Monday, August 18, 2014

Pura Vida – Your safety legacy

Recently, I was in the Central American country of Costa Rica.  While there I kept hearing the phrase Pura Vida as people greeted one another.  As I discussed this with our host he gave me two translations; the word by word meaning is the pure life.  However, to the local people the real meaning being expressed is akin to “we are living the good life.”  And thus the greeting was really conveying a national belief that these times in our lives in our country are really the good life we are being blessed to experience daily.  I was being treated to their national pride face-to-face as individuals from all walks of life gave me this greeting accompanied by an infectious smile.


And then it struck me that Pura Vida is really core to the safety profession.  What we do on a daily basis is to help our employees, family, customers and guests live a personal careful culture that is always about eliminating the possibility of incidents which can destroy the good life.  However, unlike a catchy happy phrase, our Pura Vida goes deeper into each of us (employees, family, customers, friends, guests) having a personal set of safety accountabilities that when practiced helps deliver a personal Pura Vida.  As safety pros we have a responsibility to use our professional knowledge, skills and experiences to help ourselves and others live a personal safety culture of correct in all that they do on and off the job.


Pura Vida


The Doc    

Monday, August 11, 2014

Juice – How much safety effort is enough?

The technical detail available to members of our profession is incredible.  It also has the potential to be suffocating as the voluminous regulations, ISO policies, procedures, local site requirements, paperwork, basic training, etc. become overwhelming commitments of our time and effort.  With all this focus on reactive and condition-based issues, where is the time for a safety engineering focus that goes beyond traditional safety?  Is there a time when this traditional approach to safety gives a marginal return on investment of our time and efforts that approaches zero?  In short; “The juice is no longer worth the squeeze.”  A performance plateau has been reached that requires another set of tools and techniques to deliver beyond the current status quo.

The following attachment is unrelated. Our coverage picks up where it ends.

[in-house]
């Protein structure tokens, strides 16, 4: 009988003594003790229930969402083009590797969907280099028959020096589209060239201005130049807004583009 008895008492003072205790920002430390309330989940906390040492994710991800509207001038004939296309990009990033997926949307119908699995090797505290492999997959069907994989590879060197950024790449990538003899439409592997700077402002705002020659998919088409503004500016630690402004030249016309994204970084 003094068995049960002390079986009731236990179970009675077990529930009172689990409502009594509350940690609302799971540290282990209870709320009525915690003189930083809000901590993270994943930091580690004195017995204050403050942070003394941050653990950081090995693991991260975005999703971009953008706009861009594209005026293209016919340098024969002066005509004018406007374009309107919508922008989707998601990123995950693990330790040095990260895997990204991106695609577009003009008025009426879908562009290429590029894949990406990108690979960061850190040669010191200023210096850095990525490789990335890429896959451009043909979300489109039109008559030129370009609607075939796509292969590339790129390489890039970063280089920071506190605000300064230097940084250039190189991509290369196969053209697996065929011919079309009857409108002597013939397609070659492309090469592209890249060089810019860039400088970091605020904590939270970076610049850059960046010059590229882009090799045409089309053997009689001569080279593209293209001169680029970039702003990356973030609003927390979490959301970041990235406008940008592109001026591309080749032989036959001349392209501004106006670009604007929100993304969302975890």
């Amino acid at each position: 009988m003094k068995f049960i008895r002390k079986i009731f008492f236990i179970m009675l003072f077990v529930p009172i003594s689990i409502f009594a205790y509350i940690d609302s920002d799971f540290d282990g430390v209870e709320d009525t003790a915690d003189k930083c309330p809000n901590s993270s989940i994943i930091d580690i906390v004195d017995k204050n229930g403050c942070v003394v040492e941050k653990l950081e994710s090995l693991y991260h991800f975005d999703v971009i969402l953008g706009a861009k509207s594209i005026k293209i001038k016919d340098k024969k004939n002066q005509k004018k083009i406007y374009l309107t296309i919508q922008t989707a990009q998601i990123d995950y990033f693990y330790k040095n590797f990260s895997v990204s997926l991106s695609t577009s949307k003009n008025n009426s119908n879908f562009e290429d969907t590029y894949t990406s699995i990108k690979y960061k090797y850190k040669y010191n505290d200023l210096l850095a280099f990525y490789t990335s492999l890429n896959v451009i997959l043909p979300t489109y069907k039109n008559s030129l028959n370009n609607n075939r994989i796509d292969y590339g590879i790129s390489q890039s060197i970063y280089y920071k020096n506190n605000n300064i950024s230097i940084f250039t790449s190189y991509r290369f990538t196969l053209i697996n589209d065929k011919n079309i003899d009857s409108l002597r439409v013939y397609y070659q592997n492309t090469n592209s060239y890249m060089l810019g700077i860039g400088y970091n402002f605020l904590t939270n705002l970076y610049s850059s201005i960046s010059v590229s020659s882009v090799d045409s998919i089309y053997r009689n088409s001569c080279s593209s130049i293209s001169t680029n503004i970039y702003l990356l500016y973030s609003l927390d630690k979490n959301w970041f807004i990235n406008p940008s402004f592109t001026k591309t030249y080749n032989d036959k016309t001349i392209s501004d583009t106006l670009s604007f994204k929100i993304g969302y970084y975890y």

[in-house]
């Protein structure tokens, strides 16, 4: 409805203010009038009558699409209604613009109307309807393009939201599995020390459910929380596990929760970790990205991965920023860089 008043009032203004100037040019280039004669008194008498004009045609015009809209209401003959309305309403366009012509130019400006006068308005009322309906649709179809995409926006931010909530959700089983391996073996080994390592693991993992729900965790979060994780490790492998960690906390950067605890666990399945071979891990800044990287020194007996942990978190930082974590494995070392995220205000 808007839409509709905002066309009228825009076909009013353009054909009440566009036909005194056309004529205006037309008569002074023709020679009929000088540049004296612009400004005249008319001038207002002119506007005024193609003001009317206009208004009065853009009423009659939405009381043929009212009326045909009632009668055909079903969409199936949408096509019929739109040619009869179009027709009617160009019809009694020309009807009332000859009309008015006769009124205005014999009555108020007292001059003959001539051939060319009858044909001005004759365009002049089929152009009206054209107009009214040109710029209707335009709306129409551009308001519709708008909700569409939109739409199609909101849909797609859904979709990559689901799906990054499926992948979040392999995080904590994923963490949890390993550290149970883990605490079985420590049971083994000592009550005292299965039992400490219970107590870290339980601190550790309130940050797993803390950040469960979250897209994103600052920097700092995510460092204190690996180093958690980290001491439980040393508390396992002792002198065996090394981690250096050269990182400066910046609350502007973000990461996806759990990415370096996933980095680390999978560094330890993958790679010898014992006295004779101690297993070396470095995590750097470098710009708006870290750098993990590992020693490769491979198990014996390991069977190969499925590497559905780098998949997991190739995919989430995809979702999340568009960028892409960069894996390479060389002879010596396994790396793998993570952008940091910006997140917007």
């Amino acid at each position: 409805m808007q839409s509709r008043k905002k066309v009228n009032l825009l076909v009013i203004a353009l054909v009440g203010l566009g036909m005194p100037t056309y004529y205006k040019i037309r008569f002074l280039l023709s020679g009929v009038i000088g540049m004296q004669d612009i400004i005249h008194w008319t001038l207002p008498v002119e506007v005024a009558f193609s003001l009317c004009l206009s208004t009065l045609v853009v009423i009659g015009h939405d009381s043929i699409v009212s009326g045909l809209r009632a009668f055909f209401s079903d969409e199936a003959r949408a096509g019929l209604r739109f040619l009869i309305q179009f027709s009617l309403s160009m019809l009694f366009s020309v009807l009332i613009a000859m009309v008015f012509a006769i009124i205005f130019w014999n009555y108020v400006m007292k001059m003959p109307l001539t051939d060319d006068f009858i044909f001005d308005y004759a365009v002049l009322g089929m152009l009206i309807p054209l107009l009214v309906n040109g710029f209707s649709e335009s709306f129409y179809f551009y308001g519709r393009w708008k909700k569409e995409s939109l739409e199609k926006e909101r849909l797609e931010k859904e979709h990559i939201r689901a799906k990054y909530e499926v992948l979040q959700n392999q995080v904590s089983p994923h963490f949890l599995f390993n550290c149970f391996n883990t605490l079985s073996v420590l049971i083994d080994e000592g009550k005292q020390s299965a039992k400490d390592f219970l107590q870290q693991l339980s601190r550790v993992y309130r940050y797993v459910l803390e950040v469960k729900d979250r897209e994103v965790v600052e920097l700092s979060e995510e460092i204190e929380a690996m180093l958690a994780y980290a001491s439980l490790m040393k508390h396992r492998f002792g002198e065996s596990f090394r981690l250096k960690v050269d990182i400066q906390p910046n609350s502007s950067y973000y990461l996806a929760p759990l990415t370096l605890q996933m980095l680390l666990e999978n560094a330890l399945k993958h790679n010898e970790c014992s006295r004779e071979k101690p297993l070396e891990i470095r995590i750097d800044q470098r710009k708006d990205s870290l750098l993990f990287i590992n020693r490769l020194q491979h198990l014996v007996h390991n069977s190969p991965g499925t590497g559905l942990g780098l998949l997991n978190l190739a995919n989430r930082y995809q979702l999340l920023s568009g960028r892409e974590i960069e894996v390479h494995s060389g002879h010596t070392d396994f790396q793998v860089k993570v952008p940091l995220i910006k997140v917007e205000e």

In the competitive business world, performance plateaus are a common occurrence.  There are numerous books written about new techniques and technologies that, when innovators give them a try, are all about increasing more juice for the amount of squeeze being applied.  And when the next new technique plateaus another innovator does more research into hardware, software and people approaches which deliver a renewed return on the investment; more juice for the new squeeze.


Safety has a parallel that goes back 100 years or so from guarding hardware, through observations, policies, procedures, psychology, automation, etc.  At each technology plateau there is a lull as the next innovator tries and documents the next squeeze that needs to be tried.  All the while the other techniques remain in place as a firm foundation for what must come next if we are to continue the relentless approach to a zero incident safety culture.  Just like in business, in safety we build on the shoulders of those who have gone before us.


The Rapid Improvement Workshop approach that delivers intense, in depth engagement solutions from across the organization is a new and current squeeze which continues to deliver the zero incident culture juice that benefits us all on and off the job.  As in the business world there are leaders, followers and laggards when it comes to trying the new and challenging approaches which will shape our future and will, in turn, become our new normal.  If your traditional squeeze has stopped delivering the juice of ever fewer incidents the Rapid Improvement Workshop technology may very well be the return on investment you can successfully implement next as the never ending squeeze on your time and effort resources continues.  May the juice be with you as you apply the daily force.